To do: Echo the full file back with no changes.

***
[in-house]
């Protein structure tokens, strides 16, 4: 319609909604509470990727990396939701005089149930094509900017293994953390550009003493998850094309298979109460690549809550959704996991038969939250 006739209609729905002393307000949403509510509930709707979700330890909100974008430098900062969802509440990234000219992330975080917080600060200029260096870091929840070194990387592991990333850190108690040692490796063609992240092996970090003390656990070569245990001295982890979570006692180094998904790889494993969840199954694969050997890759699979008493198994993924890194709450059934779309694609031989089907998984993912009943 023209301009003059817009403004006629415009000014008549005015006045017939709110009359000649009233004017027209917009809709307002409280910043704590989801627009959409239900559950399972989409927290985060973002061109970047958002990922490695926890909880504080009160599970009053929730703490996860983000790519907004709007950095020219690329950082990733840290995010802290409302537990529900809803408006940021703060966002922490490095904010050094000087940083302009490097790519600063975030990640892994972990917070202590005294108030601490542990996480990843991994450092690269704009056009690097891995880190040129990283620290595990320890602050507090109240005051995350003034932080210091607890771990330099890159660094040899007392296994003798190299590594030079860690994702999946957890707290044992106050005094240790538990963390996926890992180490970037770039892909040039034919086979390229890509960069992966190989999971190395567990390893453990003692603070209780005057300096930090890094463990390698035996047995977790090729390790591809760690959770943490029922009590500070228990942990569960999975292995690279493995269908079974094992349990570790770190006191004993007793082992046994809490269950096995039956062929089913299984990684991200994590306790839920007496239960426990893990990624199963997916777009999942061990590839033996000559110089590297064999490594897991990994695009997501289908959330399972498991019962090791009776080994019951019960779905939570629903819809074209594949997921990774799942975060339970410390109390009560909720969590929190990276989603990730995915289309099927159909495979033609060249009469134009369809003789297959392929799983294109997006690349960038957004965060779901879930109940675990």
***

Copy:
[in-house]
């Protein structure tokens, strides 16, 4: 319609909604509470990727990396939701005089149930094509900017293994953390550009003493998850094309298979109460690549809550959704996991038969939250 006739209609729905002393307000949403509510509930709707979700330890909100974008430098900062969802509440990234000219992330975080917080600060200029260096870091929840070194990387592991990333850190108690040692490796063609992240092996970090003390656990070569245990001295982890979570006692180094998904790889494993969840199954694969050997890759699979008493198994993924890194709450059934779309694609031989089907998984993912009943 023209301009003059817009403004006629415009000014008549005015006045017939709110009359000649009233004017027209917009809709307002409280910043704590989801627009959409239900559950399972989409927290985060973002061109970047958002990922490695926890909880504080009160599970009053929730703490996860983000790519907004709007950095020219690329950082990733840290995010802290409302537990529900809803408006940021703060966002922490490095904010050094000087940083302009490097790519600063975030990640892994972990917070202590005294108030601490542990996480990843991994450092690269704009056009690097891995880190040129990283620290595990320890602050507090109240005051995350003034932080210091607890771990330099890159660094040899007392296994003798190299590594030079860690994702999946957890707290044992106050005094240790538990963390996926890992180490970037770039892909040039034919086979390229890509960069992966190989999971190395567990390893453990003692603070209780005057300096930090890094463990390698035996047995977790090729390790591809760690959770943490029922009590500070228990942990569960999975292995690279493995269908079974094992349990570790770190006191004993007793082992046994809490269950096995039956062929089913299984990684991200994590306790839920007496239960426990893990990624199963997916777009999942061990590839033996000559110089590297064999490594897991990994695009997501289908959330399972498991019962090791009776080994019951019960779905939570629903819809074209594949997921990774799942975060339970410390109390009560909720969590929190990276989603990730995915289309099927159909495979033609060249009469134009369809003789297959392929799983294109997006690349960038957004965060779901879930109940675990």